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Fake Kentucky "Dinosaur Tracks"
We recently had some fake "dinosaur" tracks show up in Pennsylvanian age
rocks (!) here in Kentucky. They are fairly blatant fakes, but may be sold
at gem and mineral shows all over the place. The owner of several of the
"tracks" may have gotten a dealer to take some for sale on consignment at a
recent Cincinnati Gem and Mineral Show.
If you encounter any dinosaur tracks supposedly from Kentucky, please
Please post the following warning to as many rockhound/fossil collector
lists as you possible.
President, Kentucky Paleontological Society
FAKE FOSSIL WARNING
The April 14 Lexington (Kentucky) Herald-Leader (page B-3) has an excellent
article on some "fossil tracks" that were recently brought to the Kentucky
Geological Survey for identification. In the article Dr. Don Chesnut
correctly identifies the "tracks" as man-made carvings. I examined these
"tracks" in early February and explained to the owner that they were
carvings, not actual tracks. These "tracks" were "discovered" in Clay
County, Kentucky in Pennsylvanian sediments. They have none of the features
one would expect in a genuine trace fossil. The tracks are not genuine for
the following reasons:
(1) The "tracks" are extremely flat-bottomed, unlike genuine tracks that
would be rounded, and irregular, reflecting the shape of the track maker?s
(2) There is no "mounding" or squish marks as one would expect from the
foot of an animal displacing soft mud as it walked. Most of the "tracks"
are only a few millimeters deep; rather remarkable for a large creature
walking in soft mud.
(3) The edges of genuine tracks would display curved layering from the
pressure of the foot The edges of these "tracks" form right angles as if
cut or carved. Sometimes this right angle was obscured by sanding (see point
(4) There are no underprints on the bottom of the bedding plane as is
common in genuine fossil tracks. (For example, genuine fossil bird tracks
from localities such as the Green River Shale show underprints. These bird
tracks come from an animal considerably smaller and lighter than the
supposed maker of these "tracks").
(5) The "toes" are not dug into the mud deeper than the "heels" as would
be expected if the "tracks" were made by a forward-moving animal.
(6) There are no examples of "positive" tracks that would form when mud
filled in a trackway. These positives are known as "hyporeliefs" to
ichnologists (scientists who study trace fossils).
(7) There is a considerable color difference on some specimens between the
bedding plane and the "track". This color difference is probably caused by
the carving exposing fresh rock.
(8) Many of the specimens seemed to be purposely "aged" and obscured by
not cleaning off all of the mud present and by sanding or sand-papering the
specimens. Possibly this was done to obscure tool marks or to round the
edges of the carving.
(9) Although all are from the same secret locality, some are on shale,
some on siltstone, and others on sandstone. Interestingly, one specimen was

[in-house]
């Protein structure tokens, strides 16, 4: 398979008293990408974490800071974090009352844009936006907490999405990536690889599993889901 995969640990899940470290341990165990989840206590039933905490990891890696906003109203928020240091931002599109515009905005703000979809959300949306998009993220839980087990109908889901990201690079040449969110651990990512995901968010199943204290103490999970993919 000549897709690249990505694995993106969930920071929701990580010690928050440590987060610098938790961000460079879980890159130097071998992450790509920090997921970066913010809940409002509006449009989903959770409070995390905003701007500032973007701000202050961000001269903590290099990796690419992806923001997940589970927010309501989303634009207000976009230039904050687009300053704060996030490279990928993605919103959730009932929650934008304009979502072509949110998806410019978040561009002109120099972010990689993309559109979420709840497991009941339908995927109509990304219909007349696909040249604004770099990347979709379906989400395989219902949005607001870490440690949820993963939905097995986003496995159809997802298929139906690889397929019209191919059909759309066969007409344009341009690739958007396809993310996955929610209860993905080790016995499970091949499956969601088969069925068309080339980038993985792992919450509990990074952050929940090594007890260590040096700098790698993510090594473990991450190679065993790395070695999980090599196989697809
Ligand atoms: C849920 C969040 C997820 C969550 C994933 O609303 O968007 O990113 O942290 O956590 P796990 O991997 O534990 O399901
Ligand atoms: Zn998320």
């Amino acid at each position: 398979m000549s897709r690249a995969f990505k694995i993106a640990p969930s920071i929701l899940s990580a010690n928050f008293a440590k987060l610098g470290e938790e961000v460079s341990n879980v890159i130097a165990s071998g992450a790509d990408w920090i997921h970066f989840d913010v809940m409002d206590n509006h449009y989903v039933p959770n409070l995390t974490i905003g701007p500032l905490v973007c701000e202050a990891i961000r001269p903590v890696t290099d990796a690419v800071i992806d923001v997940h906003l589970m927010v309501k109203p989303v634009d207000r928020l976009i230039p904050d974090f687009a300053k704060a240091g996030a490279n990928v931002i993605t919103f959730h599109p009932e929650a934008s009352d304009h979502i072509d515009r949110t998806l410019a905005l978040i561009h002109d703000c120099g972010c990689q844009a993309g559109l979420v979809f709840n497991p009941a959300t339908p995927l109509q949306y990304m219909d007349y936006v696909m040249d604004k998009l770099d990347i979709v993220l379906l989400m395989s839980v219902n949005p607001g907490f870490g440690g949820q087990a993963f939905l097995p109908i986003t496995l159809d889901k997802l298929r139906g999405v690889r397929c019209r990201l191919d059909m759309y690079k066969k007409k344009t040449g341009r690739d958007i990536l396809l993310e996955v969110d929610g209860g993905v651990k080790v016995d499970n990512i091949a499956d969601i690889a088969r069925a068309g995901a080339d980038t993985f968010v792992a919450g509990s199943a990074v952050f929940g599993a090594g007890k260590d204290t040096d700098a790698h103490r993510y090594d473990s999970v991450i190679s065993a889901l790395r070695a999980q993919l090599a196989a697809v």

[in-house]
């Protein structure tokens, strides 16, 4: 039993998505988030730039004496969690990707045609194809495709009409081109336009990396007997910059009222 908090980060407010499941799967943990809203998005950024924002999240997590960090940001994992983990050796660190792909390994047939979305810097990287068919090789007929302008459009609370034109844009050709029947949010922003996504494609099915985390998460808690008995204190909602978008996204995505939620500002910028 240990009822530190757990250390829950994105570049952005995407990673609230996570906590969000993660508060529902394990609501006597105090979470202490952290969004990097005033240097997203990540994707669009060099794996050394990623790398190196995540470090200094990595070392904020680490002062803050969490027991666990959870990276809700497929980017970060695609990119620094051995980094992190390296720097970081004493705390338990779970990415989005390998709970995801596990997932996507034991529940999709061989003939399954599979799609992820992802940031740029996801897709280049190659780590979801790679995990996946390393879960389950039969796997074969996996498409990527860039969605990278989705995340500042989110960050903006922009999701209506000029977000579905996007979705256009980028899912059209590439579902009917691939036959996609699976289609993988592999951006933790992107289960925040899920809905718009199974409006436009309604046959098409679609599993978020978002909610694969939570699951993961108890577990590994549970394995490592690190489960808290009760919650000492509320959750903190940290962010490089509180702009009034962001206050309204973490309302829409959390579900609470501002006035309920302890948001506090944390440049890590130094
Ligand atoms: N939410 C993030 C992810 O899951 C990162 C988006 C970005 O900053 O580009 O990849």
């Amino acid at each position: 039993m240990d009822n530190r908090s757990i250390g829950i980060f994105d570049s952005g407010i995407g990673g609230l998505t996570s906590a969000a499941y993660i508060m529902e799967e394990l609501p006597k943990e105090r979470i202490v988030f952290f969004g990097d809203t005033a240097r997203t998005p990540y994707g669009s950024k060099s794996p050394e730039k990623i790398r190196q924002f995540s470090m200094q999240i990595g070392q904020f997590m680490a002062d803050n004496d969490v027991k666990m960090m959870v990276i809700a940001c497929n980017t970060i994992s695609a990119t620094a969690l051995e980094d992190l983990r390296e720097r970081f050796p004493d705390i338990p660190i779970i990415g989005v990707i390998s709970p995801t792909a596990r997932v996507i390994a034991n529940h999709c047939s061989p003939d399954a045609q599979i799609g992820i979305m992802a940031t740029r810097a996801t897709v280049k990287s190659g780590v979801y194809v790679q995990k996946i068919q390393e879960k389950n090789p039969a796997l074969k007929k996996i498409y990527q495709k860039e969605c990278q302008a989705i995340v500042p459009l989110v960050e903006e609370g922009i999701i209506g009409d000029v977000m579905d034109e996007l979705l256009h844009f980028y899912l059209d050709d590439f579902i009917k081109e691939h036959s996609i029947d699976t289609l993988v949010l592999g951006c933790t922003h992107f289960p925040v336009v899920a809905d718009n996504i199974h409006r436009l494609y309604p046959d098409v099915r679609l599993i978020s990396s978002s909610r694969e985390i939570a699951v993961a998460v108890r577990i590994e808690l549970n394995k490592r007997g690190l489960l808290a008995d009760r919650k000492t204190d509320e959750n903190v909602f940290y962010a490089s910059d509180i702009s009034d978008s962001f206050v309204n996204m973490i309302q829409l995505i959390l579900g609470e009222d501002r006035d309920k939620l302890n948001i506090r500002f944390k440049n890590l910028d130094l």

on a piece of ripple-marked sandstone. It is odd that one locality would
produce tracks from such a variety of lithologies while similar tracks are
(10) Perhaps most basic of all though is the fact that the "tracks" bear
only a superficial resemblance to the anatomy of any animal living or
extinct; they look stylized or cartoon-like. In short, these are not even
particularly good fakes.
It is unlikely that these are Indian petroglyphs since many of the
specimens are in soft shale, which would have weathered if exposed for any
length of time. Moreover, Indians were unaware of the existence of
dinosaurs. There are now more than 10 "specimens". It is unusual that the
Indians would only carve one thing again and again.
Surprisingly, only a few days after the newspaper article appeared, these
tracks were on display at a Lexington gem and mineral show. There were no
labels on the specimens, but there was a toy dinosaur sitting on one of them
-- implying that some prehistoric creature had made the tracks.
I probably would have let this matter drop considering it only as an
example of human credulity if not for the fact that I suspected that these
"tracks" were being sold to local collectors. My suspicions were confirmed
when a friend visited a gem and mineral store in Lexington. She noticed the
"tracks" and was told it was a mystery as to what they were -- they COULD be
dinosaur or some other animal or they COULD be carvings. She was told that
scientists at the university were not clear as to their origin and the
scientists wanted to know where they came from, possibly so they could have
them all to themselves (!). The price was not marked, but she was told "a
couple hundred" dollars.
The person who has most of these tracks comes off as sincere; he runs a
small museum in Danville, Kentucky. Someone has stated that he has paid as
much as $180 for one of the tracks. I do not think he personally carved the
tracks; but rather is the victim of a cruel hoax. Unfortunately, the person
will not acknowledge that he has been conned and continues to search for
someone to authenticate the tracks. Sadly, until someone comes forward and
admits to having been cheated, there is nothing that can be done except to
-- Dan Phelps, President, Kentucky Paleontological Society,
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